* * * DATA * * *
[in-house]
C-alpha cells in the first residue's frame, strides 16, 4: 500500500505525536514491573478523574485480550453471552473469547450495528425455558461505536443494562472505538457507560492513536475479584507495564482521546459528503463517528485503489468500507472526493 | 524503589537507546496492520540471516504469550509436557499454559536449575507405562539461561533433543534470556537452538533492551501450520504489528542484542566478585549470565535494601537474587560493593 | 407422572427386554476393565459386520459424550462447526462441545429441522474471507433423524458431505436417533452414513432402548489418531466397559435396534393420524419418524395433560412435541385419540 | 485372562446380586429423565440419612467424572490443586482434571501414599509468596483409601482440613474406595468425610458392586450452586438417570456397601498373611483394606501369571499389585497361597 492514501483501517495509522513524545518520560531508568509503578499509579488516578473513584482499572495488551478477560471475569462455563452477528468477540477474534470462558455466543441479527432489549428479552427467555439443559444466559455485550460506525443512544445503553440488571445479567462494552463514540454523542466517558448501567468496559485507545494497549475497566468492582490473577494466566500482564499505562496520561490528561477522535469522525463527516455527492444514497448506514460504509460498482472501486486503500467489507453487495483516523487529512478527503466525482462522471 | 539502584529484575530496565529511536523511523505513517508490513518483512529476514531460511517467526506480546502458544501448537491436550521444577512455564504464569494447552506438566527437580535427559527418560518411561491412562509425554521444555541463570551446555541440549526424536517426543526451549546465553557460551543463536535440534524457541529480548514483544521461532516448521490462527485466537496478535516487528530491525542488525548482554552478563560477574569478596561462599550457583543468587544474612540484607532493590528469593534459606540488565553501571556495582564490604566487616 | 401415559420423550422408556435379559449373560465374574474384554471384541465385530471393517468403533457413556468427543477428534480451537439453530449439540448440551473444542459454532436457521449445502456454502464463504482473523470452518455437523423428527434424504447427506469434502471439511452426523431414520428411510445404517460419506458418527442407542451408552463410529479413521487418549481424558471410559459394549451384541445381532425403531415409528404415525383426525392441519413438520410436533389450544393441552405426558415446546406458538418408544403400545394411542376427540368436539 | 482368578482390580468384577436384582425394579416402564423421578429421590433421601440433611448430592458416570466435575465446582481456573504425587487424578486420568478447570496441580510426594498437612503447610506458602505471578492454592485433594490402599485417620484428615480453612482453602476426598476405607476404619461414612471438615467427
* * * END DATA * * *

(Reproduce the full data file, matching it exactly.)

[in-house]
C-alpha cells in the first residue's frame, strides 16, 4: 500500500505525536514491573478523574485480550453471552473469547450495528425455558461505536443494562472505538457507560492513536475479584507495564482521546459528503463517528485503489468500507472526493 | 524503589537507546496492520540471516504469550509436557499454559536449575507405562539461561533433543534470556537452538533492551501450520504489528542484542566478585549470565535494601537474587560493593 | 407422572427386554476393565459386520459424550462447526462441545429441522474471507433423524458431505436417533452414513432402548489418531466397559435396534393420524419418524395433560412435541385419540 | 485372562446380586429423565440419612467424572490443586482434571501414599509468596483409601482440613474406595468425610458392586450452586438417570456397601498373611483394606501369571499389585497361597 492514501483501517495509522513524545518520560531508568509503578499509579488516578473513584482499572495488551478477560471475569462455563452477528468477540477474534470462558455466543441479527432489549428479552427467555439443559444466559455485550460506525443512544445503553440488571445479567462494552463514540454523542466517558448501567468496559485507545494497549475497566468492582490473577494466566500482564499505562496520561490528561477522535469522525463527516455527492444514497448506514460504509460498482472501486486503500467489507453487495483516523487529512478527503466525482462522471 | 539502584529484575530496565529511536523511523505513517508490513518483512529476514531460511517467526506480546502458544501448537491436550521444577512455564504464569494447552506438566527437580535427559527418560518411561491412562509425554521444555541463570551446555541440549526424536517426543526451549546465553557460551543463536535440534524457541529480548514483544521461532516448521490462527485466537496478535516487528530491525542488525548482554552478563560477574569478596561462599550457583543468587544474612540484607532493590528469593534459606540488565553501571556495582564490604566487616 | 401415559420423550422408556435379559449373560465374574474384554471384541465385530471393517468403533457413556468427543477428534480451537439453530449439540448440551473444542459454532436457521449445502456454502464463504482473523470452518455437523423428527434424504447427506469434502471439511452426523431414520428411510445404517460419506458418527442407542451408552463410529479413521487418549481424558471410559459394549451384541445381532425403531415409528404415525383426525392441519413438520410436533389450544393441552405426558415446546406458538418408544403400545394411542376427540368436539 | 482368578482390580468384577436384582425394579416402564423421578429421590433421601440433611448430592458416570466435575465446582481456573504425587487424578486420568478447570496441580510426594498437612503447610506458602505471578492454592485433594490402599485417620484428615480453612482453602476426598476405607476404619461414612471438615467427